Sound-wise, the T10’s audio signal path features 96kHz/24-bit resolution rendered via LDAC, with sound enhancement delivered by twin Cadence/Tensilica Hi-Fi DSP’s. Audio adjustments include EQ, ambient sound pass-through, spacial enhancement, and more. And efficient class-D amplifiers drive acoustically accurate Sonion precision balanced-armature transducers to create what is billed as “luxury Hi-Fi” listening.”

The ear computers ship with a decorative charger that can be worn around the neck. It houses an ultra-fast battery charger that recharges each T10 to 80% in 20 minutes and 100% in 30 minutes – yes, wicked fast. Combine that with a 6.5-hour run time, and the T10 can be used throughout the day without much interruption.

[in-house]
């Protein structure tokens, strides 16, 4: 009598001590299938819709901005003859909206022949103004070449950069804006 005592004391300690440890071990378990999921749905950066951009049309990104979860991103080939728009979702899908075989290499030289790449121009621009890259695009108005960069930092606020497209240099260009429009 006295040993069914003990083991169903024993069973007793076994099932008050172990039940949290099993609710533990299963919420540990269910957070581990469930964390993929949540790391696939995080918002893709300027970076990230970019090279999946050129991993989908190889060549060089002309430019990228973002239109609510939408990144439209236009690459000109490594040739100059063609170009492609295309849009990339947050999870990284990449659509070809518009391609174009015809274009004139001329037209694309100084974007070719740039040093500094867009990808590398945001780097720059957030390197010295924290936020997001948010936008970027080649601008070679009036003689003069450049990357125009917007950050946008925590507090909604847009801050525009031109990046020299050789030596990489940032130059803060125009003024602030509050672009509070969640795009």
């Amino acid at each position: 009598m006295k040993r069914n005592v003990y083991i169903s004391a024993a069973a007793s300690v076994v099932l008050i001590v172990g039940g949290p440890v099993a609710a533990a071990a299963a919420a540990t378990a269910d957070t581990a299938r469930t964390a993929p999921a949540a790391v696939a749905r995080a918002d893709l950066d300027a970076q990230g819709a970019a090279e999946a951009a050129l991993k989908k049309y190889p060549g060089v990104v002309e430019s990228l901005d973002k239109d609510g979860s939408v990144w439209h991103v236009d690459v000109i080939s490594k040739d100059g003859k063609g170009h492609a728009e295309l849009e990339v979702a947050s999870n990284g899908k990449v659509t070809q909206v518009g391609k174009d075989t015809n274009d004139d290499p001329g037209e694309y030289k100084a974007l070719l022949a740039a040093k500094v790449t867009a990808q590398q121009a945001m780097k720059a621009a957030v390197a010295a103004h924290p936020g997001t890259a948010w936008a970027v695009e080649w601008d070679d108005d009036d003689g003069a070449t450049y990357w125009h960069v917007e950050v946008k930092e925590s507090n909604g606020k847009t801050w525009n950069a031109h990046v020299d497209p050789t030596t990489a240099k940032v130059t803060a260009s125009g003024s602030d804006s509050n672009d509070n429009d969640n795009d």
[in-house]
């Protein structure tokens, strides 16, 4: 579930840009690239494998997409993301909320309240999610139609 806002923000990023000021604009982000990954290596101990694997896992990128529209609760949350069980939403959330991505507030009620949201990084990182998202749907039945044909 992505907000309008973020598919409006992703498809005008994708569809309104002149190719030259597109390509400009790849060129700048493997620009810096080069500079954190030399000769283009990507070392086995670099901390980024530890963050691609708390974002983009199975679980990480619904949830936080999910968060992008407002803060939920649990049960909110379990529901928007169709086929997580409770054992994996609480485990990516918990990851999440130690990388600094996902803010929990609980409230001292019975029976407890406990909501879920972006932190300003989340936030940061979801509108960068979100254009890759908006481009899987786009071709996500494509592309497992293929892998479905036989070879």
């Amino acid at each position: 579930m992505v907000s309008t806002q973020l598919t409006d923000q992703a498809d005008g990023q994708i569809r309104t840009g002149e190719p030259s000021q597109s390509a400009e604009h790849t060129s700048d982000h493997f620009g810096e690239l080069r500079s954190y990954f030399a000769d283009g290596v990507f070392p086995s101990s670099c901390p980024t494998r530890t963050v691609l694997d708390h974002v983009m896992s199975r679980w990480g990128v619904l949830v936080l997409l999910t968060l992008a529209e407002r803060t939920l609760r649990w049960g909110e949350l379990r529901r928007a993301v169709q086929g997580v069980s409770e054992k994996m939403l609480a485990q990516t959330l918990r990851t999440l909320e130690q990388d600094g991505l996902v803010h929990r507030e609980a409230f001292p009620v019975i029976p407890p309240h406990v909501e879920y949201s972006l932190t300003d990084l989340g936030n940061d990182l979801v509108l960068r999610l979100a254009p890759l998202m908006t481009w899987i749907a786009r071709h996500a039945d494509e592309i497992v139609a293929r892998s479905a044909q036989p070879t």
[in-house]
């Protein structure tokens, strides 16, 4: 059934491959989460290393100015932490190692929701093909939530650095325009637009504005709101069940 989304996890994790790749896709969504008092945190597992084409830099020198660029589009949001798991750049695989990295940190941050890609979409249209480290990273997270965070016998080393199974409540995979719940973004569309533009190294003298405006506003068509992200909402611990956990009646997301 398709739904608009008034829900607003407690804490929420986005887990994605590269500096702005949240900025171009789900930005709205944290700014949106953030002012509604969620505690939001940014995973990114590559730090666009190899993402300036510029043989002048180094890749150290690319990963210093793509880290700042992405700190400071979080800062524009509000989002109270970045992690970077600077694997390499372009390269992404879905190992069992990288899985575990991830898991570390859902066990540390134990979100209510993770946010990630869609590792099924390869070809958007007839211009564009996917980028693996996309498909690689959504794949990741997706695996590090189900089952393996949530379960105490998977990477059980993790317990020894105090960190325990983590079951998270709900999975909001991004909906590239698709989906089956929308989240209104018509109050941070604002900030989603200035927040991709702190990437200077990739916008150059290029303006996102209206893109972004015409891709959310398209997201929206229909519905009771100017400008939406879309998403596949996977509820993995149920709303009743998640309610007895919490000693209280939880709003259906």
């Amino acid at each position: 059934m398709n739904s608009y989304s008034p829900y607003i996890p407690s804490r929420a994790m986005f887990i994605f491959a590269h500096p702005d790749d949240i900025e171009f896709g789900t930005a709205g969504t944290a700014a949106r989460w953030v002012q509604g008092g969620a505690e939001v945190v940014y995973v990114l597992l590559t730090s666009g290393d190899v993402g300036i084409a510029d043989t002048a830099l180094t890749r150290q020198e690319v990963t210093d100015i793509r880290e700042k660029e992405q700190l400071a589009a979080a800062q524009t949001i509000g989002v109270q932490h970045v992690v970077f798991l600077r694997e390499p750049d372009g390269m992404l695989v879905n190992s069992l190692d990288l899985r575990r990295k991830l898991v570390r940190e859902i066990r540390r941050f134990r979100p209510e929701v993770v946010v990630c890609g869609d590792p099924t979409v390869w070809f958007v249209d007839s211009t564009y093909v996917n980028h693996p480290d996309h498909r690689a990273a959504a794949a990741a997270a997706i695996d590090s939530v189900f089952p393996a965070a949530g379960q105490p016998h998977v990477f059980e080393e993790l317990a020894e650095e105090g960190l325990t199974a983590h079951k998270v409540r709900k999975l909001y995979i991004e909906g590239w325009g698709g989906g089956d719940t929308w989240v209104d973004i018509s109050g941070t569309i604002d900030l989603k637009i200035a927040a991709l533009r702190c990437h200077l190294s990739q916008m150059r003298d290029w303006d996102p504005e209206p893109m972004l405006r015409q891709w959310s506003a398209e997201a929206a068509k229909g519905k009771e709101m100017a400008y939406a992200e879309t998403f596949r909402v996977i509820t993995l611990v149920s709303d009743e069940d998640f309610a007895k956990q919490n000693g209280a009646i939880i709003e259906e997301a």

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Custom options for the T10 and charging case are extensive, including materials such as 24k gold, rose gold, copper, real wood veneer, 800 different types of leather, exotic skins, vegan alternatives, and more. Or, if a buyer prefers to limit their options and speed-up delivery time, a variety of preconfigured combinations featuring ultra-high-end materials and finishes will be available for purchase.

Obviously, any time you combine high fidelity with computing power, exotic materials, and artisan craftsmanship, there’s going to be a price tag that’s above the market average. In this instance, pricing will typically range between $2,500 and $5,000, with precious or semi-precious gemstones, lapidary, and artisanal customization quoted upon request. In other words, the T10 isn’t cheap to purchase or replace.

To customize and buy your own T10 Bespoke Ear Computer, visit www.t10bespoke.com or e-mail concierge@t10Bespoke.com.